Dave Hooper feels responsible for whatever emergency has gripped the off-shore platform where he serves as the safety officer. He was on shore-leave with two high-class hookers and a bowlful of cocaine when the trouble started. He doesn’t expect to be confronted with other-world demons feeding on his crewmates upon his return though. In an act of luck and stupidity, Dave bests the few demons and finds himself transformed, physically and mentally making him an asset and potentially the only hope in a new war to keep legions of demons from crossing the new breach between worlds.
Dave is a cad throughout the book the rarely taps into his education despite earning multiple college degrees. He easily leans into sexist and racial stereotypes, fixates on one person’s physical disability of a missing limb, and needlessly slings homophobic slurs making it clear that gay = bad. None of these assumptions are challenged by a single character in the book, making the story cringe-worthy quite often. Dave’s views essentially equal the book’s views with nobody calling him out for being unlikable, wrong-headed or even a deadbeat father.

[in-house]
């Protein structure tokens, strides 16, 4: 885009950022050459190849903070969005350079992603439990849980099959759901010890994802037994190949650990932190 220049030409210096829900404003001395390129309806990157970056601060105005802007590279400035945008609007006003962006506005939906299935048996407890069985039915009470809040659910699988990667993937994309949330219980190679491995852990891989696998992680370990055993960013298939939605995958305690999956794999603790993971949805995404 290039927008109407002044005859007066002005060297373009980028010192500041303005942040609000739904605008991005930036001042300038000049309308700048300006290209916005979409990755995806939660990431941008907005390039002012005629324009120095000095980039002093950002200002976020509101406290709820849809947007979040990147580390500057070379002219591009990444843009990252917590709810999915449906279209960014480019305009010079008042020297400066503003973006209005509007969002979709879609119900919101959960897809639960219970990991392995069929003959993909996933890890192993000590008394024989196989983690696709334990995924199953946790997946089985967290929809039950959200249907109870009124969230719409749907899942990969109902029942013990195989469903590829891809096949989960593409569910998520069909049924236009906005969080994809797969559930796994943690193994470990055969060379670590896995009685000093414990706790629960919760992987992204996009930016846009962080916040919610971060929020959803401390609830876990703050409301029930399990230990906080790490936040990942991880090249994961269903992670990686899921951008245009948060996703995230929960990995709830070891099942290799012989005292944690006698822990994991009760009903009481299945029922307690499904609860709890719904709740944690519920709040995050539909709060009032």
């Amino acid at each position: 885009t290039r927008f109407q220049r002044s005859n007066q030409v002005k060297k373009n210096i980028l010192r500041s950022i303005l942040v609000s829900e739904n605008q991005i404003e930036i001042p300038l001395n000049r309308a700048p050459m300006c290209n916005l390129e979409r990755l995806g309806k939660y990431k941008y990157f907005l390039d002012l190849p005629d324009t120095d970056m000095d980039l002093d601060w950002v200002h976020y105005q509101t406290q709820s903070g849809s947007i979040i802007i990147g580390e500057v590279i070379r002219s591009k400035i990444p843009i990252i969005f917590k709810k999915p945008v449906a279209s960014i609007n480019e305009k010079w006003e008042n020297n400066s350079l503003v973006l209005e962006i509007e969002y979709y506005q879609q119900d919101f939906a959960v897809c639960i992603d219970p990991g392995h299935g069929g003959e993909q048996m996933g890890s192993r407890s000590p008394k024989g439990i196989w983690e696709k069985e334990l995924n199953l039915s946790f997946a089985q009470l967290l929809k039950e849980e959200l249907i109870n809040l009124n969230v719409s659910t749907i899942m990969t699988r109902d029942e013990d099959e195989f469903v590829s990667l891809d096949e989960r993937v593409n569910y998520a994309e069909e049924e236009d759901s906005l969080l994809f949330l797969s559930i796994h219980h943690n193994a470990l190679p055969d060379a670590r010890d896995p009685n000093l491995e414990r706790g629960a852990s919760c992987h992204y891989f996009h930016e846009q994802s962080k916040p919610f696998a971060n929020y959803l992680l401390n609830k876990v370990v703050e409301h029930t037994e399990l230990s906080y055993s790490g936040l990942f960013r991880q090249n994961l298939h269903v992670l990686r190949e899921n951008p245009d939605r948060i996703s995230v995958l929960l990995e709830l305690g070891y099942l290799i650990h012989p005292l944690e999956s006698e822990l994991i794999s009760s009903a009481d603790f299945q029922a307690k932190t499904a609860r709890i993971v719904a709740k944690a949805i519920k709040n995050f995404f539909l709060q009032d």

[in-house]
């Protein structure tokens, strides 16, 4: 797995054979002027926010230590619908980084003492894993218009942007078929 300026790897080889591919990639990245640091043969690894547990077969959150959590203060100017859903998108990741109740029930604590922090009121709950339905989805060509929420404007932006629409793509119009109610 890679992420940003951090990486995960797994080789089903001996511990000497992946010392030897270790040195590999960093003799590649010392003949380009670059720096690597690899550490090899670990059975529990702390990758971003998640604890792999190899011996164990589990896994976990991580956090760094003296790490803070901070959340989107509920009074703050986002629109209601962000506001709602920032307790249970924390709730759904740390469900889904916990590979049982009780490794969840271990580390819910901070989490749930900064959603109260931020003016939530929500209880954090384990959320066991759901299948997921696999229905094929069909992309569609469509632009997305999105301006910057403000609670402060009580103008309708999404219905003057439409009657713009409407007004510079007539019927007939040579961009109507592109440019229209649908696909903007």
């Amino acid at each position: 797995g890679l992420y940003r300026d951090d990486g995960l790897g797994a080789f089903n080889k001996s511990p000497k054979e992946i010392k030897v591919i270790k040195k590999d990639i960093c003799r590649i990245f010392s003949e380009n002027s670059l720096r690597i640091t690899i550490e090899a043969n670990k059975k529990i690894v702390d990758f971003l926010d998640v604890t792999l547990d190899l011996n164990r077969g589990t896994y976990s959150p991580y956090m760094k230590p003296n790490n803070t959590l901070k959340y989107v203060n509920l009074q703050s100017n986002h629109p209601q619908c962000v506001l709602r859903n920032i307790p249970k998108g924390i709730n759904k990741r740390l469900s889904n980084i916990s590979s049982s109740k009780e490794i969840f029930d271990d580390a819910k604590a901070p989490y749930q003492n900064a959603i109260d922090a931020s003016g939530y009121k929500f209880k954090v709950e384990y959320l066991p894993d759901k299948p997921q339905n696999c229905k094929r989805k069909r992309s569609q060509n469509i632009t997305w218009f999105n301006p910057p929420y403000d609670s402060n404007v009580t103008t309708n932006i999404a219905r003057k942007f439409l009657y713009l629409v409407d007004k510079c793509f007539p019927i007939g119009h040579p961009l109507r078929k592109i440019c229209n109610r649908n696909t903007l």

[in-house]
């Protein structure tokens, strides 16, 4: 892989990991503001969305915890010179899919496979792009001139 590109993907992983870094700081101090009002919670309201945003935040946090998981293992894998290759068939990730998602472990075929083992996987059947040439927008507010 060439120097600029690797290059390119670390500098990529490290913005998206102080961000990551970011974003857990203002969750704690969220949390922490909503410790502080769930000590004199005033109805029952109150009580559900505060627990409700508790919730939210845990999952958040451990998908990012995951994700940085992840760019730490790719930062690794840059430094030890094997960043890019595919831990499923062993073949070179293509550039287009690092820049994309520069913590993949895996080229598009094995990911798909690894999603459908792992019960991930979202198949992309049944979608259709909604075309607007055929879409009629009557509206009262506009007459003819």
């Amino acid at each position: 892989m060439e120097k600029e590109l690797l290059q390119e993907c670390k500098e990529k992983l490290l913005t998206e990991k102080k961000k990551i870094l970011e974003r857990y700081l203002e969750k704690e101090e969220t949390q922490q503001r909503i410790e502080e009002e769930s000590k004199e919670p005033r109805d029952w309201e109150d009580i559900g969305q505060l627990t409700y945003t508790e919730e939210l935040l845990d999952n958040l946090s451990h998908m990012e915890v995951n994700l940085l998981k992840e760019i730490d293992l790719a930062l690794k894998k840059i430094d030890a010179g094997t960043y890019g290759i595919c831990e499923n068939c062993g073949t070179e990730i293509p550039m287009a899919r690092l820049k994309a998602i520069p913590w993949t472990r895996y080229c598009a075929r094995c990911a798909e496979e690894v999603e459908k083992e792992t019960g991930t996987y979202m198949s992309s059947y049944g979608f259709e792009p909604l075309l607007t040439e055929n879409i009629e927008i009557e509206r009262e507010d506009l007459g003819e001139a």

Halfway through the book, another POV character emerges in the form of a lesser demon that understands little of modern earth and maintains a completely different ethic of right and wrong. This character is instantly more likable than the hero of the tale.
A comparison could be made to Monster Hunter International by Larry Correia, but the cad-hero of that series was likable and always trying to better himself, going so far as to even earn a love-interest. That redeeming quality is lacking in this series opener.
I received an advanced copy of this book through Net Galley.
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